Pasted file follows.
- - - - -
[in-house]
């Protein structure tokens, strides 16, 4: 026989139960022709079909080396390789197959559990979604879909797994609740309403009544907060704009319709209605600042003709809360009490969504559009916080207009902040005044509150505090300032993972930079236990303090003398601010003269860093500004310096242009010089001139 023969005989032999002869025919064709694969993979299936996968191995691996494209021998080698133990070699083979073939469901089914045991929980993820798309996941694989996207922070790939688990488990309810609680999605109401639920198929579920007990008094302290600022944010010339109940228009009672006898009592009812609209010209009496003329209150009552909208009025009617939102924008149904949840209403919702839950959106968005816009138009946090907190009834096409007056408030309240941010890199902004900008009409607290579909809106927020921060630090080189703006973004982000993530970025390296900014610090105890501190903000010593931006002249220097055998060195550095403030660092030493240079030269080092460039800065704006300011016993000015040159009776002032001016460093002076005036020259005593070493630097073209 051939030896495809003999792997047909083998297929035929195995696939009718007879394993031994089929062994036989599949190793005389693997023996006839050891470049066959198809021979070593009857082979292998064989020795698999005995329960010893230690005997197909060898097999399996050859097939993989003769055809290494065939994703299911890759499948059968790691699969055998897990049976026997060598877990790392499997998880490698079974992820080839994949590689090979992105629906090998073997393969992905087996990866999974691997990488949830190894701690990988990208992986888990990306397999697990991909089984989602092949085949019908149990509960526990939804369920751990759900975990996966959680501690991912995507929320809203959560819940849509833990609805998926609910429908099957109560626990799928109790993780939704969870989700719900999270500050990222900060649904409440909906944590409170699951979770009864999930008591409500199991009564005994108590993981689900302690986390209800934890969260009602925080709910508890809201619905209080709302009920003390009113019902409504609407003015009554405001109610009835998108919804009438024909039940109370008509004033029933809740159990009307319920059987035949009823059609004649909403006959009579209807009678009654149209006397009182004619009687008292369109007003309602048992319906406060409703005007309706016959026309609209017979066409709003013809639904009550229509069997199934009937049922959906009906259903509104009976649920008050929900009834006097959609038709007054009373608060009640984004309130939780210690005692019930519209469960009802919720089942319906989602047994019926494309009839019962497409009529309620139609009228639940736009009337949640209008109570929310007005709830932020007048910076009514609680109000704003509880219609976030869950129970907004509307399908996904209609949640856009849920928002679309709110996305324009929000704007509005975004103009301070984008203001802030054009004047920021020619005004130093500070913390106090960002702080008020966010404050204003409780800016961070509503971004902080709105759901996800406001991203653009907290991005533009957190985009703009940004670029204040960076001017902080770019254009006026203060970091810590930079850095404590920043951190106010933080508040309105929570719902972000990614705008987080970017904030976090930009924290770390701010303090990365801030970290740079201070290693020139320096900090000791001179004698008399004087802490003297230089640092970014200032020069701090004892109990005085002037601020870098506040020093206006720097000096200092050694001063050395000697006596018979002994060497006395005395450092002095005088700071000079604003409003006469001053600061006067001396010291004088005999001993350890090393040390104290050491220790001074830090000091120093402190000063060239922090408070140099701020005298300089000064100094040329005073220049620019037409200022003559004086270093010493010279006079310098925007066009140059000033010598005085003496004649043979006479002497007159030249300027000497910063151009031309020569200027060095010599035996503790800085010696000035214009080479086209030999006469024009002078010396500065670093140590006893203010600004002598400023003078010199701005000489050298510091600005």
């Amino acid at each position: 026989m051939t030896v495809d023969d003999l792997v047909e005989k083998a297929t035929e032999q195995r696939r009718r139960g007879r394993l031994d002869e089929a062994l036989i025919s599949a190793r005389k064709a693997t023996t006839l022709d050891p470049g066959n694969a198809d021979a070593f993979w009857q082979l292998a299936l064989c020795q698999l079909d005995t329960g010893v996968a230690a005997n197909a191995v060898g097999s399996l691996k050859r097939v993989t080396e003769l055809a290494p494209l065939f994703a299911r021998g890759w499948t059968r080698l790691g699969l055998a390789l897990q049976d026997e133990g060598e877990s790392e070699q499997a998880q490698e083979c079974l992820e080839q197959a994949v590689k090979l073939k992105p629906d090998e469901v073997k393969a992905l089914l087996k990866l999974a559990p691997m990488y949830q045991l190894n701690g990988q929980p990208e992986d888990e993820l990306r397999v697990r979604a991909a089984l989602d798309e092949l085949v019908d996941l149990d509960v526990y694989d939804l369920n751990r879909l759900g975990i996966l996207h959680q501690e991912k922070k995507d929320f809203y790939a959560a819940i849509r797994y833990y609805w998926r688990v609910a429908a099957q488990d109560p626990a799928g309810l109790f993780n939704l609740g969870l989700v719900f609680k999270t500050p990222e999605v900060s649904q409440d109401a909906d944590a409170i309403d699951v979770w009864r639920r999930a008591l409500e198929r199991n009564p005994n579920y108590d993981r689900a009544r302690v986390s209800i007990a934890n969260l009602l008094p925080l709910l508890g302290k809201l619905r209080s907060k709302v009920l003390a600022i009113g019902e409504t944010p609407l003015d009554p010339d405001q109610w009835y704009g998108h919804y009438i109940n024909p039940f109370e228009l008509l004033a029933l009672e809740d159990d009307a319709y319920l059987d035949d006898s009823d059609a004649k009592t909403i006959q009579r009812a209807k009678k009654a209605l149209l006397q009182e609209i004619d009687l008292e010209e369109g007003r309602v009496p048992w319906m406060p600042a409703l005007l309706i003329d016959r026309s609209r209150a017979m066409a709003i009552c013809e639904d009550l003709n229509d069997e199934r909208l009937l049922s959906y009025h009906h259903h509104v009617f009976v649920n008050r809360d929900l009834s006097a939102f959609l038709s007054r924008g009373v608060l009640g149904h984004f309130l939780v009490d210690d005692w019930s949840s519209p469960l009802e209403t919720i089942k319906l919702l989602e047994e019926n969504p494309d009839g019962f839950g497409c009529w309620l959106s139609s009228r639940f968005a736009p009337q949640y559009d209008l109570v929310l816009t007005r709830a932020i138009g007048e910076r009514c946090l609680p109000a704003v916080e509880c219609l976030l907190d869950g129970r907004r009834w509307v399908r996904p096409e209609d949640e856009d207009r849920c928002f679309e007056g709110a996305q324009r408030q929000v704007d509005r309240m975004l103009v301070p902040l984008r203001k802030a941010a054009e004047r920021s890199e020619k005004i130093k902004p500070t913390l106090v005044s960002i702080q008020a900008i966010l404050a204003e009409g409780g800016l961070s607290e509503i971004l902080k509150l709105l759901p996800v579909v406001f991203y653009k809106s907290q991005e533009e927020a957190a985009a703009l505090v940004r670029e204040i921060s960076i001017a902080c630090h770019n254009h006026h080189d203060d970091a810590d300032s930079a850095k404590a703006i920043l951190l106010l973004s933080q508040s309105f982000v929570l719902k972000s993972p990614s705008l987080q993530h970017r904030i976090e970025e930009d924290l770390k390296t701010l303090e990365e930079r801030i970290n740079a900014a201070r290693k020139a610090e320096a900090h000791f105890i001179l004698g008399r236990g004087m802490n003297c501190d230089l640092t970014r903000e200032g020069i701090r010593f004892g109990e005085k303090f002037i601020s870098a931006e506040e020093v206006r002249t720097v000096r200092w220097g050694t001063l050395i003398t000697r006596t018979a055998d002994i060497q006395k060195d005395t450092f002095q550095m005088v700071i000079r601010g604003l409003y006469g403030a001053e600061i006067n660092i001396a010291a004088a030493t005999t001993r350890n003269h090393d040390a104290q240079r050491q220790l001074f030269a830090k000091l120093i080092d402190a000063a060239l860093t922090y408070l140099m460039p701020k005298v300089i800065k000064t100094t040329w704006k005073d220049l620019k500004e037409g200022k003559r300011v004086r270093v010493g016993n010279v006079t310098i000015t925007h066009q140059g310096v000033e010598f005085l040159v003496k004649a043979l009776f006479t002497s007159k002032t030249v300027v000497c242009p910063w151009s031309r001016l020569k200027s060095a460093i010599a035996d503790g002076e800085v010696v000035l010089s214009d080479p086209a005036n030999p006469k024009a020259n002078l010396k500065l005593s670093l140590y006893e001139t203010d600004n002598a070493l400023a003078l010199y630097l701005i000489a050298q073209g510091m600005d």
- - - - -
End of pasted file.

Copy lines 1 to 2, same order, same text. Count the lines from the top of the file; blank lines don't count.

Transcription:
[in-house]
């Protein structure tokens, strides 16, 4: 026989139960022709079909080396390789197959559990979604879909797994609740309403009544907060704009319709209605600042003709809360009490969504559009916080207009902040005044509150505090300032993972930079236990303090003398601010003269860093500004310096242009010089001139 023969005989032999002869025919064709694969993979299936996968191995691996494209021998080698133990070699083979073939469901089914045991929980993820798309996941694989996207922070790939688990488990309810609680999605109401639920198929579920007990008094302290600022944010010339109940228009009672006898009592009812609209010209009496003329209150009552909208009025009617939102924008149904949840209403919702839950959106968005816009138009946090907190009834096409007056408030309240941010890199902004900008009409607290579909809106927020921060630090080189703006973004982000993530970025390296900014610090105890501190903000010593931006002249220097055998060195550095403030660092030493240079030269080092460039800065704006300011016993000015040159009776002032001016460093002076005036020259005593070493630097073209 051939030896495809003999792997047909083998297929035929195995696939009718007879394993031994089929062994036989599949190793005389693997023996006839050891470049066959198809021979070593009857082979292998064989020795698999005995329960010893230690005997197909060898097999399996050859097939993989003769055809290494065939994703299911890759499948059968790691699969055998897990049976026997060598877990790392499997998880490698079974992820080839994949590689090979992105629906090998073997393969992905087996990866999974691997990488949830190894701690990988990208992986888990990306397999697990991909089984989602092949085949019908149990509960526990939804369920751990759900975990996966959680501690991912995507929320809203959560819940849509833990609805998926609910429908099957109560626990799928109790993780939704969870989700719900999270500050990222900060649904409440909906944590409170699951979770009864999930008591409500199991009564005994108590993981689900302690986390209800934890969260009602925080709910508890809201619905209080709302009920003390009113019902409504609407003015009554405001109610009835998108919804009438024909039940109370008509004033029933809740159990009307319920059987035949009823059609004649909403006959009579209807009678009654149209006397009182004619009687008292369109007003309602048992319906406060409703005007309706016959026309609209017979066409709003013809639904009550229509069997199934009937049922959906009906259903509104009976649920008050929900009834006097959609038709007054009373608060009640984004309130939780210690005692019930519209469960009802919720089942319906989602047994019926494309009839019962497409009529309620139609009228639940736009009337949640209008109570929310007005709830932020007048910076009514609680109000704003509880219609976030869950129970907004509307399908996904209609949640856009849920928002679309709110996305324009929000704007509005975004103009301070984008203001802030054009004047920021020619005004130093500070913390106090960002702080008020966010404050204003409780800016961070509503971004902080709105759901996800406001991203653009907290991005533009957190985009703009940004670029204040960076001017902080770019254009006026203060970091810590930079850095404590920043951190106010933080508040309105929570719902972000990614705008987080970017904030976090930009924290770390701010303090990365801030970290740079201070290693020139320096900090000791001179004698008399004087802490003297230089640092970014200032020069701090004892109990005085002037601020870098506040020093206006720097000096200092050694001063050395000697006596018979002994060497006395005395450092002095005088700071000079604003409003006469001053600061006067001396010291004088005999001993350890090393040390104290050491220790001074830090000091120093402190000063060239922090408070140099701020005298300089000064100094040329005073220049620019037409200022003559004086270093010493010279006079310098925007066009140059000033010598005085003496004649043979006479002497007159030249300027000497910063151009031309020569200027060095010599035996503790800085010696000035214009080479086209030999006469024009002078010396500065670093140590006893203010600004002598400023003078010199701005000489050298510091600005």